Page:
Caffe Gambrinus's reasoning on heating the portafilter

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TenLayers
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#1: Post by TenLayers »

Approx 13 second point on the video from Gran Caffe Gambrinus in Napoli.
The portafilter is loaded and tamped and it looks like he's running hot water over the body of it.
To bring up the temperature of the grind inside so it more consistent during the pull?

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another_jim
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#2: Post by another_jim »

It's pretty much a trademark move that people have been commenting on for thirty years at least. David Schomer, in his classic book from 1995, mentions it as one of his eyeopeners concerning the poor temperature stability of espresso machines

However, I have no idea why Gambrinus really does it. Given that a heated PF will warm the exiting liquid rather than affect the brewing temperature in the basket (which is why bottomless PFs don't affect brewing temperature), it may be more about serving the shot piping hot rather than brewing it at the right temperature.
Jim Schulman

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Chert

#3: Post by Chert »

Does anyone do the Gambrinus challenge macchiato, or is it mocha-iatto?



je n'ai jamais vu ça
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cskorton

#4: Post by cskorton »

Couple points to note, and these are just strictly my opinions.

A lot of the funky stuff you see Italian caffe's do, like preheating the portafilter, are generally just because, "this is the way it's always been." It's fun and interesting to stick to traditions over years, and I'm sure there was a good reason for it many years ago. Now a days, especially with better equipment, it isn't necessary, unless you want to emulate tradition, which can be fun.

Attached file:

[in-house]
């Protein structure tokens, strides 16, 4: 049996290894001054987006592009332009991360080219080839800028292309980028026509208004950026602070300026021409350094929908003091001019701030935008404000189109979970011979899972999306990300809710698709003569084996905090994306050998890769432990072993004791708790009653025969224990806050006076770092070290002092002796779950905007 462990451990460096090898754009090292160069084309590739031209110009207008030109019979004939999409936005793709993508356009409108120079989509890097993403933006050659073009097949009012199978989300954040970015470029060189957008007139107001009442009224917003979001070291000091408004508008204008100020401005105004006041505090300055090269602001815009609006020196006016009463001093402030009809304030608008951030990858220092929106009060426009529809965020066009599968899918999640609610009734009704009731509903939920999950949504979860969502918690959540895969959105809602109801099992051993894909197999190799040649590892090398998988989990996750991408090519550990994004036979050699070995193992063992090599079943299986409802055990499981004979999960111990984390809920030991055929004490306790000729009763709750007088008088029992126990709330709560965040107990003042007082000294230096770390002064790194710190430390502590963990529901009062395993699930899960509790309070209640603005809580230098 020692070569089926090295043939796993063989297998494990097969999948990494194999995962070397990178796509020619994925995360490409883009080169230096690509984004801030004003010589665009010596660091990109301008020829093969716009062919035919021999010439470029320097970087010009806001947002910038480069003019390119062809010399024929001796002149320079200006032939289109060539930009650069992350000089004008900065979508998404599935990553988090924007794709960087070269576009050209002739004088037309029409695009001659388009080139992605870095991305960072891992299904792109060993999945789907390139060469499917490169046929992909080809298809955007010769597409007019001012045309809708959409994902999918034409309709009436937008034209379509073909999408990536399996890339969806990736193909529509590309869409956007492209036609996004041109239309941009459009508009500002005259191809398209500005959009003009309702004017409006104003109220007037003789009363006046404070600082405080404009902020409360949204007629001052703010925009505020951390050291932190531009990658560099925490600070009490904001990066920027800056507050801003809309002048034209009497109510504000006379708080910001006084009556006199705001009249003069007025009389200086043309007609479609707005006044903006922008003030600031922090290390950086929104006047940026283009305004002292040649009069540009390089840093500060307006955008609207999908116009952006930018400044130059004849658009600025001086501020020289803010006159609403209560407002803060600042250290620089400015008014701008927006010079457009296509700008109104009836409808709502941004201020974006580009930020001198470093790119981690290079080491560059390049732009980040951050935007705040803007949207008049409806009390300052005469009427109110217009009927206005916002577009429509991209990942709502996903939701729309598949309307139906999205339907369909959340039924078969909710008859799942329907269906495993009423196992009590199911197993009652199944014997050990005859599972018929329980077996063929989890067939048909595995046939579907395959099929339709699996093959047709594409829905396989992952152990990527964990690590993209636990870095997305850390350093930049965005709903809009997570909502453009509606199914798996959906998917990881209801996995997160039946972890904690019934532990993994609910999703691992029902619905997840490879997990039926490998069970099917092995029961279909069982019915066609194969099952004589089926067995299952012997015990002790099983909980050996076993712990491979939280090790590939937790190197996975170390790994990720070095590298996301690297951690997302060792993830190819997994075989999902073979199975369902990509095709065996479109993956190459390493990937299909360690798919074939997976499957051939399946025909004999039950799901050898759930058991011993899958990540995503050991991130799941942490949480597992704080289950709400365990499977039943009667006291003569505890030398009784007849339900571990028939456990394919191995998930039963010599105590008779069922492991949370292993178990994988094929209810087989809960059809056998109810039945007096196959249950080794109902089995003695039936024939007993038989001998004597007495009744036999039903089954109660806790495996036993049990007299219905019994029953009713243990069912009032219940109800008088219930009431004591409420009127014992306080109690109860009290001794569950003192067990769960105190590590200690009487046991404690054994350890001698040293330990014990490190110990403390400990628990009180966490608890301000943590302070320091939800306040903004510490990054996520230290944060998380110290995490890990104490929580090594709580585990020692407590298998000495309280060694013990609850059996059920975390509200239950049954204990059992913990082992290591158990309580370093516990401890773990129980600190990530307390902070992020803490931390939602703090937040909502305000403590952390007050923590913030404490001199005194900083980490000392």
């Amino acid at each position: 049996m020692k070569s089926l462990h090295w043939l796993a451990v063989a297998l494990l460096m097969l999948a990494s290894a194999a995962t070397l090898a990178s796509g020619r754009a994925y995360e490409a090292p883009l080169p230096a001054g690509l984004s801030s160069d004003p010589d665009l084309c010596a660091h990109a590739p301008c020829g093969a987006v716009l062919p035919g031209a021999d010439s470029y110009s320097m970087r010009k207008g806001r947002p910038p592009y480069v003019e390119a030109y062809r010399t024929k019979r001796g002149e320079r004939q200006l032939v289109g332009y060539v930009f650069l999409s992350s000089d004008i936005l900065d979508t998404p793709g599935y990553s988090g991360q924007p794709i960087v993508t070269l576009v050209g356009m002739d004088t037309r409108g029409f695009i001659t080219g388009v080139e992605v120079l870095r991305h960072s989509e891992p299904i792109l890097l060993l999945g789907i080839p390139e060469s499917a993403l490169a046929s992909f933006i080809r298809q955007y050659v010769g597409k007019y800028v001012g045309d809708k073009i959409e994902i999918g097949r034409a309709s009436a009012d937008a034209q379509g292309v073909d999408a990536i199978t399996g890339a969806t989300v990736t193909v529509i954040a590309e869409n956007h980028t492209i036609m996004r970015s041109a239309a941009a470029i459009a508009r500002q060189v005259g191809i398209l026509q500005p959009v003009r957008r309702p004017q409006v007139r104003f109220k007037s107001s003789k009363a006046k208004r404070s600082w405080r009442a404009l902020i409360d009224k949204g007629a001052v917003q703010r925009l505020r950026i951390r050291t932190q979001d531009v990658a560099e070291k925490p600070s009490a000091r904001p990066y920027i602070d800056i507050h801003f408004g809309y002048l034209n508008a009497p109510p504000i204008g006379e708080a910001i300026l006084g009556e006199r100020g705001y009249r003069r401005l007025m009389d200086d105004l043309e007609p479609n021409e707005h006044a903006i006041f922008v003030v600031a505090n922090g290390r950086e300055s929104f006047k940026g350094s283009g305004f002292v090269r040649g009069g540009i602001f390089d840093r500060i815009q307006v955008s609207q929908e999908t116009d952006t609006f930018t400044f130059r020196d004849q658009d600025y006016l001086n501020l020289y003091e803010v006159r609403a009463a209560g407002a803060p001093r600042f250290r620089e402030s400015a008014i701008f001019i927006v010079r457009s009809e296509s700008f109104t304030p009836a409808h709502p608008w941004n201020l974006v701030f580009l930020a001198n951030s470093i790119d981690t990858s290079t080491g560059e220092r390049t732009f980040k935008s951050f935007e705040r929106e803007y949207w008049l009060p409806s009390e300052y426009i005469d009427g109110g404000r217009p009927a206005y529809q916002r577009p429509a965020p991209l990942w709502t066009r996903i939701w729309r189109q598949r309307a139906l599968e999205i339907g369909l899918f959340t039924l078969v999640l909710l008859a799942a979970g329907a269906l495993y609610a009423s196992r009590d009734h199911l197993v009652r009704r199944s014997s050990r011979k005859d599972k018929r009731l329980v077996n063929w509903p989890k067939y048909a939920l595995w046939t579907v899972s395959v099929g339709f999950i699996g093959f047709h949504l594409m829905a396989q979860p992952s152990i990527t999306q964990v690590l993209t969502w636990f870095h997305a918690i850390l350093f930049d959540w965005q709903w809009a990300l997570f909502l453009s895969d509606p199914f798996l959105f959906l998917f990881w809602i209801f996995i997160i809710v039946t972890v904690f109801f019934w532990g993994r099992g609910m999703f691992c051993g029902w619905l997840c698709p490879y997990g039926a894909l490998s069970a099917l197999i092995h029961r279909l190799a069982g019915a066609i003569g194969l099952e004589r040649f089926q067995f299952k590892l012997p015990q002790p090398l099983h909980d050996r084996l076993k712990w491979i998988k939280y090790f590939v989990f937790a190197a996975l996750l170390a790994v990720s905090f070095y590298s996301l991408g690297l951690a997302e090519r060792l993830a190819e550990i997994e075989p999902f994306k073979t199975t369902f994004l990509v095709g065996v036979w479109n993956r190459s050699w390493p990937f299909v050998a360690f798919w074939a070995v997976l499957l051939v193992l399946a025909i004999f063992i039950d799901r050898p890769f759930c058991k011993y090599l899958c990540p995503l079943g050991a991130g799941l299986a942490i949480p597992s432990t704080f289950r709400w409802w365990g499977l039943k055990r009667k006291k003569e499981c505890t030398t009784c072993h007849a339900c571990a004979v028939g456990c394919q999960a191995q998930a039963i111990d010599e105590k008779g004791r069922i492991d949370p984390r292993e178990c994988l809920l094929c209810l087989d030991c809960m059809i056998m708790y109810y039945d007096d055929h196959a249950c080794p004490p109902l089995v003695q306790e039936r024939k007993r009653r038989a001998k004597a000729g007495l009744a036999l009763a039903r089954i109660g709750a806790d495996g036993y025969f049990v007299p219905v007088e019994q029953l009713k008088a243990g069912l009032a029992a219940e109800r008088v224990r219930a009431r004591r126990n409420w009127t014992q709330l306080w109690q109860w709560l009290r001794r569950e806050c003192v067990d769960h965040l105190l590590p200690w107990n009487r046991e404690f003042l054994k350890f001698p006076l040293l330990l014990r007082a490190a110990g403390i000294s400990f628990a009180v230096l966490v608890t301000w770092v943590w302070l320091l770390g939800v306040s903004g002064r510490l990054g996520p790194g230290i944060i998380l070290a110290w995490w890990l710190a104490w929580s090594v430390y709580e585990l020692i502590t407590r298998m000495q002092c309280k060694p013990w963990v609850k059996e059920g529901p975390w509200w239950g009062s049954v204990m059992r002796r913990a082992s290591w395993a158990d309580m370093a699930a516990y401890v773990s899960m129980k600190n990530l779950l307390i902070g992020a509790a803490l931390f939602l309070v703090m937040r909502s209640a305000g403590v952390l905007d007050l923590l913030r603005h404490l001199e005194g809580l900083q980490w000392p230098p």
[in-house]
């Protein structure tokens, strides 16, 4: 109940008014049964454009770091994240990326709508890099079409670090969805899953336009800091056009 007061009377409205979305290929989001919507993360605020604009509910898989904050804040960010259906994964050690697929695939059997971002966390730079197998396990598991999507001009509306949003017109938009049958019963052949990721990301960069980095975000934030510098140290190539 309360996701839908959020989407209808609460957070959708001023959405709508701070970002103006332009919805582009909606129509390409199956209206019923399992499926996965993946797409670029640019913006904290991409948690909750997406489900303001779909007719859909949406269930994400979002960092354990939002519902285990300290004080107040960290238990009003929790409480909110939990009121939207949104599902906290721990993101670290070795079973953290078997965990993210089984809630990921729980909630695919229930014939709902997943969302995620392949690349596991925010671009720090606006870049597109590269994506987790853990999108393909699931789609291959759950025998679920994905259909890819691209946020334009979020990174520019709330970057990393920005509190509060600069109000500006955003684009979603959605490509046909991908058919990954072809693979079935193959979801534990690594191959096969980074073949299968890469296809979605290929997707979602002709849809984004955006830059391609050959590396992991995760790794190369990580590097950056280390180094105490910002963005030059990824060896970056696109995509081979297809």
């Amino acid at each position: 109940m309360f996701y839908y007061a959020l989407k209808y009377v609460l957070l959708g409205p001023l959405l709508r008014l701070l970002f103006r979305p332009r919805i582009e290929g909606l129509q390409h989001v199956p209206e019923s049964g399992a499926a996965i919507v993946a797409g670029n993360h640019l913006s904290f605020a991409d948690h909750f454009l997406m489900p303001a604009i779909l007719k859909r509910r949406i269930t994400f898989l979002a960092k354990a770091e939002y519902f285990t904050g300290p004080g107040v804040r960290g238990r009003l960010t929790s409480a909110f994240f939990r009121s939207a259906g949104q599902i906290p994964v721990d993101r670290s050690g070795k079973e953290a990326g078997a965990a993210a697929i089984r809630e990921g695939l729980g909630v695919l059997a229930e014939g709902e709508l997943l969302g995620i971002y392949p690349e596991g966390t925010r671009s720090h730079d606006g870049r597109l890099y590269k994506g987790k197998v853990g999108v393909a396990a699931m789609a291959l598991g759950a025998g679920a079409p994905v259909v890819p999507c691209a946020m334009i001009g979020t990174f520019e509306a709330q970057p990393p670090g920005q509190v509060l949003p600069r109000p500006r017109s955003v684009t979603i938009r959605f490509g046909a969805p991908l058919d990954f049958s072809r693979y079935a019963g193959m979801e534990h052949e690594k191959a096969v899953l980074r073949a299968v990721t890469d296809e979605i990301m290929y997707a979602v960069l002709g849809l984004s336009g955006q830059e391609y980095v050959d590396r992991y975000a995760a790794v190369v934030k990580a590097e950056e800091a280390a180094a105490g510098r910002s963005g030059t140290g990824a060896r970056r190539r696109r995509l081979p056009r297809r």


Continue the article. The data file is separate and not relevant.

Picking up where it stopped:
Another good example of this is how long they preinfuse for or you occasionally see the barista "pump" the lever briefly. Generally, they'll hold the lever down for 10-15 seconds, which for a dark roasted Napoli blend, isn't the best thing to do in my experience. I've found 5-7 seconds preinfusion is plenty for these darker roasts. They also tend to let the shot run for too long for my tastes, but again, I can totally respect their traditions. Pumping the lever may actually be a good thing, as it'll allow the water to better penetrate the puck during preinfusion. But you run the risk of breaking apart the puck.


Off topic, but I've always wanted to try to emulate Gamberinus's "Nocciola" (hazelnut) signature drink at home. I believe it's pretty popular at other caffès in Napoli as well. Here's a couple links to the procedure and a recipe (in Italian):

https://www.facebook.com/CaffeGambrinus ... 895565214/

vze26m98
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#5: Post by vze26m98 »

I buy Jim Schulman's explanation, and might add that the practice may be a function of serving a huge clientele with just a few heads of espresso machine. Chris's comment about "the way it's always been done" make sense from the standpoint of a caffè's use of older machines as well.

I've never been to Gambrinus, but Sant'Eustachio in Rome serves everyone from a two group machine, or is it just a single head? It's hard to tell with the crowds at the counter and the cardboard set up to shield their technique. Gambrinus has more groups than two, but it's an order of magnitude bigger than Sant-Eustachio.

cskorton

#6: Post by cskorton » replying to vze26m98 »

I've been to Sant'Eustachio in Rome, and sadly, left unimpressed. It was a tourist trap in my opinion, as a bus of foreign tourists absolutely flooded the place when I was there and the shot I had wasn't great at all. Very disappointed, but maybe it was bad timing. I can recommend other places.

As for their machine, I believe they have 2 3 group Cimbali pump machines:


vze26m98
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#7: Post by vze26m98 »

Hi Chris- My comment went to the mechanics of service rather than taste, and I would agree that the appeal of their blend is a mystery. The can of beans I brought home was no better.

I went there a few years ago now, and it looks like they've upgraded their machine, which used to be a single or dual lever.

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Chert

#8: Post by Chert »

I popped in there too briefly I think in 2016. Great memories of Rome I have and the gorgeous Roman pines on the horizon, antiquities and morning espresso at random spots stand out more for me now. Nice photo that brings back memories.
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